Macron lays out policies on Françafrique
Last week, French president Emmanuel Macron participated in an informal ritual of French presidents: The Big Africa Speech.
At the beginning of a French president’s reign, a pilgrimage is typically made to Africa to lay out the president’s policy on Françafrique—the formal and informal network of currency, business, and political ties which link West African nations to their former colonial masters.
These speeches set the tone for this relationship.
In Dakar in 2007, Nicolas Sarkozy’s speech included the phrase: “The African man has not yet entered history.” In 2012, president François Hollande used another trip to Dakar to set off a flurry of diplomatic activity which would lead to increased French, and eventually American military activity, in West Africa in response to increasing terrorist activity in the Sahel.
The event has been marked by formal meetings with heads of state in capital buildings in the past, but this year Macron chose the University of Ouagadougou, in Burkina Faso. Playing to his reputation for disruption, Macron kept it informal, taking questions from the crowd. After the pre-selected questioners had their turn, he asked for additional questions. One of the questions went viral.
— Damien Rieu (@DamienRieu) November 28, 2017
A student asked about the stability of local power systems and referenced the campus where the air conditioning had failed. Macron shrugged the question off, saying that was a problem for Burkina’s president, Roch Marc-Christian Kaboré, to solve. Kaboré, who was in the room, excused himself for what his team would later say was a bathroom break. Macron quipped that he had left to fix the AC— the crowd burst into laughter.
Although this moment in the speech has drawn headlines, there was substance in the exchanges.
Macron praised national hero and anti-colonial leader Thomas Sankara, which drew cheers from the crowd. Sankara was murdered 30 years ago in October by a regime brought to power by a bloody coup which ousted him from where he ruled. Opposition to the Françafrique is a central piece of Sankara’s legacy with his rule marked by criticism for imports and the appropriation of private land.
Until recently, Burkina Faso’s official line on Sankara’s death was that he died of natural causes. However, during the coup, his body was dismembered and tossed into an unmarked grave. The subsequent regime reversed his nationalizations and returned Burkina Faso to the International Monetary Fund and the World Bank.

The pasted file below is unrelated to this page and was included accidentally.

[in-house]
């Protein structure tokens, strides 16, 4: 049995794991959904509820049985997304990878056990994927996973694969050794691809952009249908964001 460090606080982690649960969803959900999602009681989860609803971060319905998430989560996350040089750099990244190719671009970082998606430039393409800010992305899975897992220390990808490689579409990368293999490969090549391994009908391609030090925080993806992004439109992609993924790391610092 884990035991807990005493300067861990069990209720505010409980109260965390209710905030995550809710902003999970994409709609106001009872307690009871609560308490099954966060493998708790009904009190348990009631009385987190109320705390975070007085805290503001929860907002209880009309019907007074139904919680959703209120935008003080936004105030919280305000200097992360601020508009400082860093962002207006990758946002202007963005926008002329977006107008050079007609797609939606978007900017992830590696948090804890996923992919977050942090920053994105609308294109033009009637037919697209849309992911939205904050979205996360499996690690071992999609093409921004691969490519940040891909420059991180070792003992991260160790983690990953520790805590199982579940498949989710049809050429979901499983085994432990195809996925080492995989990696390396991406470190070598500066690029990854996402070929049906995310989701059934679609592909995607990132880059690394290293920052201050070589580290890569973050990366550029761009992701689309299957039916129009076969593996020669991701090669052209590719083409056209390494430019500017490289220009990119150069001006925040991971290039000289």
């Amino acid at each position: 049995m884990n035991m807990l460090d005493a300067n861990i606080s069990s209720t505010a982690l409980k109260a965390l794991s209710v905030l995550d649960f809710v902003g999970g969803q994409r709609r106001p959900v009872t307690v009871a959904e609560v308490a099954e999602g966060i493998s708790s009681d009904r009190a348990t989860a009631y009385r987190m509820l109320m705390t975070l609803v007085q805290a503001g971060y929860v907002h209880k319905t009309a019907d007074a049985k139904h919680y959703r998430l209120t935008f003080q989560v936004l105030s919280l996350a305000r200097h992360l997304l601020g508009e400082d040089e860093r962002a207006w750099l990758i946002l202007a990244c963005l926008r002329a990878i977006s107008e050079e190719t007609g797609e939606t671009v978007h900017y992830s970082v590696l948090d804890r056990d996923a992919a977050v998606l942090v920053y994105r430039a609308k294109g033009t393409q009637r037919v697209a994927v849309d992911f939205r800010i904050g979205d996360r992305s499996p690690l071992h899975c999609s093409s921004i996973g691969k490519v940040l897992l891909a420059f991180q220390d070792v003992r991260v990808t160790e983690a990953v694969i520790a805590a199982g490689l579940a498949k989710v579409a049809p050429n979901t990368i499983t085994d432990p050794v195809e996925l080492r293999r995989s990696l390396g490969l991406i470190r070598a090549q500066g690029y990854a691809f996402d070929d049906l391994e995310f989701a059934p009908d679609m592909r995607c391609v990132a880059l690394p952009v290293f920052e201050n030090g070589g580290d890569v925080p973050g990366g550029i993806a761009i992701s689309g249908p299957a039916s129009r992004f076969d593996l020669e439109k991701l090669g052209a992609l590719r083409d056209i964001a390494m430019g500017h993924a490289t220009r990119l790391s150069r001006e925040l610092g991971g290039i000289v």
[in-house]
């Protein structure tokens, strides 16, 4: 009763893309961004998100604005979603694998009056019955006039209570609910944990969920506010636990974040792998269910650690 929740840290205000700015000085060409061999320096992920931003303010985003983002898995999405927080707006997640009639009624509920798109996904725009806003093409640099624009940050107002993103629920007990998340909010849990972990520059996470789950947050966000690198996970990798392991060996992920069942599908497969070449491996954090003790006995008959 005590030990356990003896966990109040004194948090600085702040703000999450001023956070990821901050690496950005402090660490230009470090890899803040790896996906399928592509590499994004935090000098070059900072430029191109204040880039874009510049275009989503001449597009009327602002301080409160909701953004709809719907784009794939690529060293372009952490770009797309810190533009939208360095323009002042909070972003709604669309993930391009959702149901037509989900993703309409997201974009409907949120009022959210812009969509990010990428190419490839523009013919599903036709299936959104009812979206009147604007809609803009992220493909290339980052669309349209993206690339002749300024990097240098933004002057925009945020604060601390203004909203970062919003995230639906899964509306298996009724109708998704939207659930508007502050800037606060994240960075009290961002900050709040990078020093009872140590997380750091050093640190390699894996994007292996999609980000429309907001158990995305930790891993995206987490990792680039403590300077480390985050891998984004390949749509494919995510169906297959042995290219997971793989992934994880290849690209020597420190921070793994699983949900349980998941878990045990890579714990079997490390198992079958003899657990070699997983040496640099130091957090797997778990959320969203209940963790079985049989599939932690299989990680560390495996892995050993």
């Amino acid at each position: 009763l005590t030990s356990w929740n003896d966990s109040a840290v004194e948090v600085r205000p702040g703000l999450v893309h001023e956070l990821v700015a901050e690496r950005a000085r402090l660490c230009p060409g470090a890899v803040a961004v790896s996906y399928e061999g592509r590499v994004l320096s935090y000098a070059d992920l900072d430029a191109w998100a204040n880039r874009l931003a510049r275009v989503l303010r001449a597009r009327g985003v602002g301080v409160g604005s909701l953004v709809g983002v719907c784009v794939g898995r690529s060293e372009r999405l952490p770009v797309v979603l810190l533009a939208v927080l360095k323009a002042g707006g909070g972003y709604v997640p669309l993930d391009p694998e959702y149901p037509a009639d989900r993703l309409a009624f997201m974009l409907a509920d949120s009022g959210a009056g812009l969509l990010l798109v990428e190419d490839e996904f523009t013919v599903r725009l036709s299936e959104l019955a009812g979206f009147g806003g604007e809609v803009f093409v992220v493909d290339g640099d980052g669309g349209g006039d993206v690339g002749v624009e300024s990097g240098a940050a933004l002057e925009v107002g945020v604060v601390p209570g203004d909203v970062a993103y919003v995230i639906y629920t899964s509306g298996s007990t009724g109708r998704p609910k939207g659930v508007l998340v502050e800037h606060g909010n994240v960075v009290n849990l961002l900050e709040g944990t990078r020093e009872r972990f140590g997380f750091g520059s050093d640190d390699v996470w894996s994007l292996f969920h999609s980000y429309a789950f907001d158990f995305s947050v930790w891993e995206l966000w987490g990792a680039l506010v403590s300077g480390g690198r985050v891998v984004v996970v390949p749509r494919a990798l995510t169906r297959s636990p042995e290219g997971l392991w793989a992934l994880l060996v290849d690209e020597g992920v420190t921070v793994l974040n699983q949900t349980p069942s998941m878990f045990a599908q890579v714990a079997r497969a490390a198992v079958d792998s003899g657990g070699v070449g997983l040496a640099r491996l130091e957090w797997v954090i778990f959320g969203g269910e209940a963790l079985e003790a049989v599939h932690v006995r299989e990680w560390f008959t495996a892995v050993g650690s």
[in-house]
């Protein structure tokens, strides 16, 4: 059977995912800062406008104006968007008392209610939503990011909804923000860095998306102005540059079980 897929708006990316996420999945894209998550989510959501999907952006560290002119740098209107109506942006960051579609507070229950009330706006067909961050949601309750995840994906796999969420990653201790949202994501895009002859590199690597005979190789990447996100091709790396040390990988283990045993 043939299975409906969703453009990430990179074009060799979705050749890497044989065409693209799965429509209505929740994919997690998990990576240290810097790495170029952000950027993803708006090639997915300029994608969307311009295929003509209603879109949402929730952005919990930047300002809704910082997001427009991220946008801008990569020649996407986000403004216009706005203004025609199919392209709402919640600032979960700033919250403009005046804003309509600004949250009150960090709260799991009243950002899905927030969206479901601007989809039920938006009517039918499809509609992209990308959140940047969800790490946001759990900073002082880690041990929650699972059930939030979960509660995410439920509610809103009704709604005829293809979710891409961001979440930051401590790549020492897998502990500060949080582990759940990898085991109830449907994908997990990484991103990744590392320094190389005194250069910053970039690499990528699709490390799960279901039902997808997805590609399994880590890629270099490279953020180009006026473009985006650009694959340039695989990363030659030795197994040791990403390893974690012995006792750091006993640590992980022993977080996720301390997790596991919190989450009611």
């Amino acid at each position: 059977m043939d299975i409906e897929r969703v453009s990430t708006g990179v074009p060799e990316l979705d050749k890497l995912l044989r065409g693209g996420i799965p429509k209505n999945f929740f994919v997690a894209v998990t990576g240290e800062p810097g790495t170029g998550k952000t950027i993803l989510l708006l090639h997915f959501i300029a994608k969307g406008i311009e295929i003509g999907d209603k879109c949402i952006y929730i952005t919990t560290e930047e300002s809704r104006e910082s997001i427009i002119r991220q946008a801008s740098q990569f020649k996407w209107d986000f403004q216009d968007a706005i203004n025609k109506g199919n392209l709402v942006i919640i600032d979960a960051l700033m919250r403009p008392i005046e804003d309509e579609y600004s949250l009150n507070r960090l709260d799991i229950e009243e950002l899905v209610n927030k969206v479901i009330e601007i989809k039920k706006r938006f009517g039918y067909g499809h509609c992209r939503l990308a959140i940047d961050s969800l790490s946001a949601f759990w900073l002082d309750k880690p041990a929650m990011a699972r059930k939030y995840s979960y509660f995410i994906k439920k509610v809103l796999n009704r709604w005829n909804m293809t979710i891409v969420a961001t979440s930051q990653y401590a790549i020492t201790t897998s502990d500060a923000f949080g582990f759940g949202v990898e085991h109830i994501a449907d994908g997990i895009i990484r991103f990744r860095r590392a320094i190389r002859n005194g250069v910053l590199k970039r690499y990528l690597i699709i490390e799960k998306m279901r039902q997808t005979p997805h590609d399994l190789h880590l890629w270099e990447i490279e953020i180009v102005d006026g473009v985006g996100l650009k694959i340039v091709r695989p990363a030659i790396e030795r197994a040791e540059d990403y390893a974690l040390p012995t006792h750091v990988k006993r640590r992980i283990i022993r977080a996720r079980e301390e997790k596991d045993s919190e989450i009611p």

“We are hopeful—although it has been 30 years that this issue has not been elucidated—that we will be able to find a solution, a definitive ruling, to address this problem,” said President Kaboré last month at a press conference, referring to the reopening of a long-closed murder case.
In addition to praise, Macron offered hope of illumination announcing France would soon release classified documents relating to the murder.
The second major point of policy was delivered when Macron was challenged by a student on the CFA franc, the currency of 14 African countries. Originally put in place by French colonizers in 1945, the currency has remained in-place despite independence movements throughout Africa. The CFA franc is a boon to France, with African countries depositing 50% of their foreign exchange reserves in the Bank of France, for which they get to enjoy a fixed rate of currency exchange with the Euro. The currency made headlines in September when Senegal deported a man for burning a single piece of currency which was worth $9.20.
Macron signaled that he would be open to changes if the member nations wanted them, such as expanding the CFA franc to new countries (Nigeria’s exclusion from the currency makes regional trade more difficult), replacing it with a new currency, or ending the entire system.
“France will go along with the solution put forward by your leaders,” said Macron.
LIMA CHARLIE NEWS, with Diego Lynch
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